Summer is in full swing and for residents in Texas’ Golden Triangle region that means that they are feeling the full, unrelenting effects of the summer sun. While Texas summers are notoriously hot, they are also fun! Many Texans enjoy lounging poolside with their friends and family, heading to the beach, catching a game of sand volleyball, and hosting or attending summer cook outs and barbeques. There are also countless other outdoor activities like hikes, biking, and a fully array of sports. One thing is almost a given: plenty of time outdoors in the sun. That makes sunscreen the often unsung summer hero, protecting countless families from painful sunburns and skin damage. Let’s take a closer look at why sunscreen is needed and how it works.
The Need for Sun Protection
Just about everyone has had at least one painful sunburn that provides a very memorable and compelling reason to reach for a tube of sunscreen. Sunburns occur in response to the skin’s prolonged exposure to ultraviolet (UV) radiation from the sun. Specifically it is the short wave, UVB radiation that causes sunburns. Sunburns themselves may range from a relatively mild sunburn where the skin is only red, soreness and discomfort to quite severe with significant pain, blisters, peeling, and infections. People with lighter skin tones are more susceptible to skin damage because they have less melanin in their skin. Melanin provides the skin with protection from the sun and it is also the pigment responsible for darker, tanned skin.
However, sunburns are only part of the problem. UV radiation, especially UVA, which is the longer wavelength form that penetrates more deeply is responsible for age-related skin damage like wrinkles, leathering, sagging, and blemishes. UVA radiation also exacerbates the damage done by UVB radiation, leading to worse sunburns.
Sunburns and wrinkles aside, the sun can have an even more insidious effect: skin cancer. Skin cancer is the most common type of cancer in the US and the malignant melanoma version of it is potentially life threatening and disfiguring. Both UVA and UVB radiation are believed to contribute to skin cancer. Emerging evidence also suggests that UV radiation can trigger processes in the skin that can cause skin damage to continue for up to three hours, even after the person goes inside or seeks out shade. The bottom line is that to minimize all these risks it is crucial to apply sunscreen prior to sun exposure.
Understanding How Sunscreen Works
Sunscreen works by preventing the sun’s UV radiation from reaching the skin. There are a variety of different chemical compounds which may act as the active ingredient in sunscreen but the most common two are titanium dioxide and zinc oxide. Many sunscreens employ multiple active ingredients to provide a broad range of UVA/UVB protection. The sunscreen is also likely to contain a listing referring to its SPF.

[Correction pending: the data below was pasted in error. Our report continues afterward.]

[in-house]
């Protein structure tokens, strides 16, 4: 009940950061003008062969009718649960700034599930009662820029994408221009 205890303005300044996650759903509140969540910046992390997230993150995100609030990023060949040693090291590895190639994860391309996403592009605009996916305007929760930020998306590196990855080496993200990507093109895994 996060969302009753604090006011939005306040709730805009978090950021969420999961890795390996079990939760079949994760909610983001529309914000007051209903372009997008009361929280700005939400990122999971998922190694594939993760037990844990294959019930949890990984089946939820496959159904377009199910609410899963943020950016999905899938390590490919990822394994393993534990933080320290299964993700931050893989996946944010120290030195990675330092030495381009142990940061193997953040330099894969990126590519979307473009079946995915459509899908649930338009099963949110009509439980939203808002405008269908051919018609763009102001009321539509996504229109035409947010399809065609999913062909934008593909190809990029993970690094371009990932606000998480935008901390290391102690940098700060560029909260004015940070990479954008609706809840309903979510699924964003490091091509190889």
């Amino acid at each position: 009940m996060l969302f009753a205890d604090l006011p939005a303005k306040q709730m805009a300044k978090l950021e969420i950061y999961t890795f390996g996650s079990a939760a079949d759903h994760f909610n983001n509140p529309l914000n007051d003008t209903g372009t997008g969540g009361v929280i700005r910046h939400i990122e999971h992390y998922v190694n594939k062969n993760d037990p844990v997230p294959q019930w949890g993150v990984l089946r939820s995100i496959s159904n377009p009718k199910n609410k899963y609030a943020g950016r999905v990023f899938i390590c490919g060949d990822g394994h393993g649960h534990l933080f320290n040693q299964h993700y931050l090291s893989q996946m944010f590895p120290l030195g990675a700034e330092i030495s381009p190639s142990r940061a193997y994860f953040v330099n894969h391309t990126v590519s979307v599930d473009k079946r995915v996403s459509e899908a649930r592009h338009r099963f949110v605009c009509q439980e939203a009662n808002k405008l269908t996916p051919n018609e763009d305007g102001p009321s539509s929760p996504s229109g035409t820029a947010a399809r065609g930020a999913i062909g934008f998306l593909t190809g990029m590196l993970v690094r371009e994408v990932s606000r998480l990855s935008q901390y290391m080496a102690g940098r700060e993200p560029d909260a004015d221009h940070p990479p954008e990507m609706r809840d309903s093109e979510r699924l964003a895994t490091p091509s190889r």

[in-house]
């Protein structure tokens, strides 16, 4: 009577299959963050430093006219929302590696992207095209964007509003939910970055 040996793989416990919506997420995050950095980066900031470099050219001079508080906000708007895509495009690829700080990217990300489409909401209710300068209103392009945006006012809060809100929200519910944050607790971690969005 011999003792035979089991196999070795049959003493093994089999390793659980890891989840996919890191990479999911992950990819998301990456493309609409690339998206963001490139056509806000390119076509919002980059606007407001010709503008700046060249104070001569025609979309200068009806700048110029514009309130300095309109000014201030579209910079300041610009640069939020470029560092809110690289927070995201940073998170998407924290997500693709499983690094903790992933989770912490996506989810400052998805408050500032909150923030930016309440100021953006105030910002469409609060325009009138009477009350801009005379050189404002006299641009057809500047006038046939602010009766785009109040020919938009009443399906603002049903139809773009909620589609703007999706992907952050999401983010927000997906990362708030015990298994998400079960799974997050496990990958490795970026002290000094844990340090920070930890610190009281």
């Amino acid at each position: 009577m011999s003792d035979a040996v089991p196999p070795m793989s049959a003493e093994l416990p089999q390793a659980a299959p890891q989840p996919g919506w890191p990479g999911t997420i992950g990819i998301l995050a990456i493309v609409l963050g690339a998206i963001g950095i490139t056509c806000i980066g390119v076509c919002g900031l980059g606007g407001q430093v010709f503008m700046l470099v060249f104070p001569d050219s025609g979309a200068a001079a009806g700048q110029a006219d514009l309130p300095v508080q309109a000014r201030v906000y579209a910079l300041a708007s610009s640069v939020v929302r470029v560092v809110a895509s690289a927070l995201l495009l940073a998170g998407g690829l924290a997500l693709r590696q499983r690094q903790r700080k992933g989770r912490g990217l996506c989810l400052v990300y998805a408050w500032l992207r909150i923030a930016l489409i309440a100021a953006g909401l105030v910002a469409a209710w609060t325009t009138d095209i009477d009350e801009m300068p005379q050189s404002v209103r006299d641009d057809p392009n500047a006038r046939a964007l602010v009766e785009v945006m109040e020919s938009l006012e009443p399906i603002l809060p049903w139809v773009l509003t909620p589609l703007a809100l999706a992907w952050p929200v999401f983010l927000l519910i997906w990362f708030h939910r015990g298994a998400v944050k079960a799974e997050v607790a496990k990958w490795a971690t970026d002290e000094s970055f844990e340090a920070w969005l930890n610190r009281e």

SPF stands for “Sun Protection Factor” and it refers to the amount of protection the sunscreen is providing. Most people understand that higher number mean higher protection, but there are a lot of misconceptions about SPFs. For example while SPF 15 and SPF 30 are both common numbers, it is incorrect to assume that SPF 30 offers twice the protection or lasts for twice as long. Instead a sunscreen’s SPF is measured based on how how long it will take someone to redden without sunscreen rather than with sunscreen. In general an SPF of 15 blocks about 93% of the UV rays while SPF 30 blocks about 97% and SPF 50 blocks about 98%. It is impossible to block all of the sun UV rays and it is crucial to remember that sunscreen – regardless of the SPF – needs to be reapplied about every 2 hours to remain effective.
It is also important to use ample sunscreen. Studies indicate that it takes about 1 oz of sunscreen to provide full protection for most people, but that users routinely end up applying only about half to a quarter the amount that they should be, thereby compromising the efficacy of the sunscreen. Sunscreen should be applied about a half hour before sun exposure to give it plenty of time to bind with the skin. It should then be reapplied every 2 hours and water resistant sunscreen should be used if the person will be going in the water, or simply sweating heavily.
Knowing When to Seek Medical Attention for Sun Damage
It is important to have suspicious moles checked out by a doctor to screen for skin cancer. Such moles may develop quickly and often have irregular borders and lack symmetry, are large, have more than one color, and evolve over time. The earlier skin cancer is caught the better the long-term prognosis.
Severe sunburns can also potentially require medical attention if the sunburn covers a large portion of the person’s body and causes blistering, is accompanied by a high fever or severe pain, is infected, or doesn’t begin to improve after a few days. As always Golden Triangle Emergency Center is committed to protecting the health and well being of our patients.